The next piece of the calculation looks at the potential value of your home when you’re ready to sell, as well as the balance owed on your mortgage.
Home price appreciation varies by location, but U.S. home prices have risen around 6% annually since the 2007-2008 financial crisis. While it can be difficult to know for certain what your home will be worth when you’re ready to sell, determining your mortgage balance is simpler. You can check a loan amortization schedule that tells you how much you’ll pay in principal and interest each month, and shows your loan balance for every month until it’s fully paid.
For example, if you buy a $250,000 house and make a 5% down payment of $12,500, your initial loan balance will be $237,500. If you choose a 30-year fixed-rate mortgage at 5%, your monthly principal and interest payments will be $1,186. But keep in mind that, during the initial years of your mortgage, you pay more in interest than in principal.
If you need to sell your home in two years, your mortgage balance will be $229,491. In five years, the remaining loan balance will be $216,087. In 10 years, it will be $189,449.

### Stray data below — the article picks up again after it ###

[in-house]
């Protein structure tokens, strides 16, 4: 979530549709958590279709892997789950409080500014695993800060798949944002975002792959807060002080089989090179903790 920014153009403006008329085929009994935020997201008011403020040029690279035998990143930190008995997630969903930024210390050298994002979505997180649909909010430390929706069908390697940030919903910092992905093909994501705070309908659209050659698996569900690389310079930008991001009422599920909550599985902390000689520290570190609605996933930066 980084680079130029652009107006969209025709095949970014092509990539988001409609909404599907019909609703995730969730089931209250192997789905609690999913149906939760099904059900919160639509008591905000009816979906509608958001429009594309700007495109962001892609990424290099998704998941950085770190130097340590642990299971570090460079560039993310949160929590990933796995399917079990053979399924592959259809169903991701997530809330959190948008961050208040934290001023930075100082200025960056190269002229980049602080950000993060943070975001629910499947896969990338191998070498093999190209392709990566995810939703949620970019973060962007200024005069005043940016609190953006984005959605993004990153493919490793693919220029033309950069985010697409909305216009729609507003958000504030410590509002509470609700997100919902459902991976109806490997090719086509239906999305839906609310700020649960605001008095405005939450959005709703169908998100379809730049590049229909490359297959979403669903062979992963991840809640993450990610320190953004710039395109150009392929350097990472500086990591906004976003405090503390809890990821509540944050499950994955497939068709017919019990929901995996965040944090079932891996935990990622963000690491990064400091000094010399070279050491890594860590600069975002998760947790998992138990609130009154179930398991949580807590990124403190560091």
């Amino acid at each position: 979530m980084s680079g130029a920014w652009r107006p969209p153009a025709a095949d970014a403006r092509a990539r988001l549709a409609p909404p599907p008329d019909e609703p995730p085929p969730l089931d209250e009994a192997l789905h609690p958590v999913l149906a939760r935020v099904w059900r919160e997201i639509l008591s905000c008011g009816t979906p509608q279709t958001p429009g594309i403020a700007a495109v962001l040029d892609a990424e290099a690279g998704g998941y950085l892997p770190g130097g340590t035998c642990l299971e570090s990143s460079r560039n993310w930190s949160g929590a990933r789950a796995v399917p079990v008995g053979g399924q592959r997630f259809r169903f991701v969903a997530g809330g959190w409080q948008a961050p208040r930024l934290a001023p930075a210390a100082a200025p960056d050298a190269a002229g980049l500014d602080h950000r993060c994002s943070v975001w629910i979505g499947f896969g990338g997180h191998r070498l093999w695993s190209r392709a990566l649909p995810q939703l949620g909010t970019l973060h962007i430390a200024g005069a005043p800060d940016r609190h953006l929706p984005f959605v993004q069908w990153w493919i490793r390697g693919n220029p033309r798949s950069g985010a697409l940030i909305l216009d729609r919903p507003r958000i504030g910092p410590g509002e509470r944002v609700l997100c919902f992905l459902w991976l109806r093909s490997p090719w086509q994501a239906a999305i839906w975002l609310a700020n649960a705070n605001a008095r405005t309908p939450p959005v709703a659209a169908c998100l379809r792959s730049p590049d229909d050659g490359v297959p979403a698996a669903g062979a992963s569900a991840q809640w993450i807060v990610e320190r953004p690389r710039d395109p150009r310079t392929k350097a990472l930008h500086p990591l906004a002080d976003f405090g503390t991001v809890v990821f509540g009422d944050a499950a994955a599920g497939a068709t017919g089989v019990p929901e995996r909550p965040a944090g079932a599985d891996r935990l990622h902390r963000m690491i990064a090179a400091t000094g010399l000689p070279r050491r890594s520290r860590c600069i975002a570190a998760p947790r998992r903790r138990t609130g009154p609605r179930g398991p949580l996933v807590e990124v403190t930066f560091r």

As you can see, waiting a few more years to sell means you owe less on your loan and your home is more likely to increase in value. Those two factors mean you have more of a chance to recoup your purchase costs and perhaps some cash for a down payment on your next home.
“Even if the housing market isn’t doing well in your area, inflation naturally increases home values over time,” Knull said. “Paying your mortgage for years is a forced savings plan that gives you more equity.”
The amount you owe can impact how much cash you get back after you sell. For example, if you’ve paid $50,000 on your $250,000 loan and sell it for $260,000, you’ll keep $39,200 after your 8% ($20,800) in closing costs and your remaining loan balance of $200,000 are paid. In that same loan scenario, if you paid $25,000 on your loan, your cash at the end of the sale would be $14,200.
Homeowners typically stay in their home 10 years before selling, according to the National Association of Realtors 2018 Home Buyer and Seller Generational Trends Report.